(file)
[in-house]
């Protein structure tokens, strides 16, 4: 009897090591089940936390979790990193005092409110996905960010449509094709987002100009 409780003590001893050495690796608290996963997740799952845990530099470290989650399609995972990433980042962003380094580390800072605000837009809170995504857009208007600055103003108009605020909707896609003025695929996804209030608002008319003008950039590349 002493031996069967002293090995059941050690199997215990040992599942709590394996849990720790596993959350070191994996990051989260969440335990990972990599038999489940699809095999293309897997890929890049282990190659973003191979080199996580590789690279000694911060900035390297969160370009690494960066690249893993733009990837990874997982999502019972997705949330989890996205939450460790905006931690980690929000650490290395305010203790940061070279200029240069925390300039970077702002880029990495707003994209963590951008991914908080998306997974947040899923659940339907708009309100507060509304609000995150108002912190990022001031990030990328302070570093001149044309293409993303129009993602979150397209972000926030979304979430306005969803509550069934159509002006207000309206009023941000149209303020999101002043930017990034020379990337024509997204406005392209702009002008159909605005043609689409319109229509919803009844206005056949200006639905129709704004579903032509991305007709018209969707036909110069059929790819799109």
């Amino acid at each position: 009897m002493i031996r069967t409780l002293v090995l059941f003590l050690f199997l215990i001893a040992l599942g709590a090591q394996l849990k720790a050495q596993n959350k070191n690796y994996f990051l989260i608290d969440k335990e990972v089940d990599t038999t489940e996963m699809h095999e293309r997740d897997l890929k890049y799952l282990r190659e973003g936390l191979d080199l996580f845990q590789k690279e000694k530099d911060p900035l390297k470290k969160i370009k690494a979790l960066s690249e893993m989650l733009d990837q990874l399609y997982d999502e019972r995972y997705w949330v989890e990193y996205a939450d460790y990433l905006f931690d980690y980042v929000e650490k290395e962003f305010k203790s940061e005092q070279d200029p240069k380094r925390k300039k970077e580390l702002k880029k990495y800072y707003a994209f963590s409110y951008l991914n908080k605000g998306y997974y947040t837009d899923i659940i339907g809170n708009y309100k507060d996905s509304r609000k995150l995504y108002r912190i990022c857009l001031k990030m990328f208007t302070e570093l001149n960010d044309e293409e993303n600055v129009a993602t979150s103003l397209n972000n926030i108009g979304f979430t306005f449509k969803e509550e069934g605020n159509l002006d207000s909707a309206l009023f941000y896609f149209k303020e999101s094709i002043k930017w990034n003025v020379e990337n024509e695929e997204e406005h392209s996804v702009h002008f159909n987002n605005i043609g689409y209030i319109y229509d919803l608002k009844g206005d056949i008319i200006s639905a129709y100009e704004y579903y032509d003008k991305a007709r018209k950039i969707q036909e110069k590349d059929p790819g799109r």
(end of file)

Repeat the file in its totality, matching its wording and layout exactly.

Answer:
[in-house]
């Protein structure tokens, strides 16, 4: 009897090591089940936390979790990193005092409110996905960010449509094709987002100009 409780003590001893050495690796608290996963997740799952845990530099470290989650399609995972990433980042962003380094580390800072605000837009809170995504857009208007600055103003108009605020909707896609003025695929996804209030608002008319003008950039590349 002493031996069967002293090995059941050690199997215990040992599942709590394996849990720790596993959350070191994996990051989260969440335990990972990599038999489940699809095999293309897997890929890049282990190659973003191979080199996580590789690279000694911060900035390297969160370009690494960066690249893993733009990837990874997982999502019972997705949330989890996205939450460790905006931690980690929000650490290395305010203790940061070279200029240069925390300039970077702002880029990495707003994209963590951008991914908080998306997974947040899923659940339907708009309100507060509304609000995150108002912190990022001031990030990328302070570093001149044309293409993303129009993602979150397209972000926030979304979430306005969803509550069934159509002006207000309206009023941000149209303020999101002043930017990034020379990337024509997204406005392209702009002008159909605005043609689409319109229509919803009844206005056949200006639905129709704004579903032509991305007709018209969707036909110069059929790819799109």
């Amino acid at each position: 009897m002493i031996r069967t409780l002293v090995l059941f003590l050690f199997l215990i001893a040992l599942g709590a090591q394996l849990k720790a050495q596993n959350k070191n690796y994996f990051l989260i608290d969440k335990e990972v089940d990599t038999t489940e996963m699809h095999e293309r997740d897997l890929k890049y799952l282990r190659e973003g936390l191979d080199l996580f845990q590789k690279e000694k530099d911060p900035l390297k470290k969160i370009k690494a979790l960066s690249e893993m989650l733009d990837q990874l399609y997982d999502e019972r995972y997705w949330v989890e990193y996205a939450d460790y990433l905006f931690d980690y980042v929000e650490k290395e962003f305010k203790s940061e005092q070279d200029p240069k380094r925390k300039k970077e580390l702002k880029k990495y800072y707003a994209f963590s409110y951008l991914n908080k605000g998306y997974y947040t837009d899923i659940i339907g809170n708009y309100k507060d996905s509304r609000k995150l995504y108002r912190i990022c857009l001031k990030m990328f208007t302070e570093l001149n960010d044309e293409e993303n600055v129009a993602t979150s103003l397209n972000n926030i108009g979304f979430t306005f449509k969803e509550e069934g605020n159509l002006d207000s909707a309206l009023f941000y896609f149209k303020e999101s094709i002043k930017w990034n003025v020379e990337n024509e695929e997204e406005h392209s996804v702009h002008f159909n987002n605005i043609g689409y209030i319109y229509d919803l608002k009844g206005d056949i008319i200006s639905a129709y100009e704004y579903y032509d003008k991305a007709r018209k950039i969707q036909e110069k590349d059929p790819g799109r």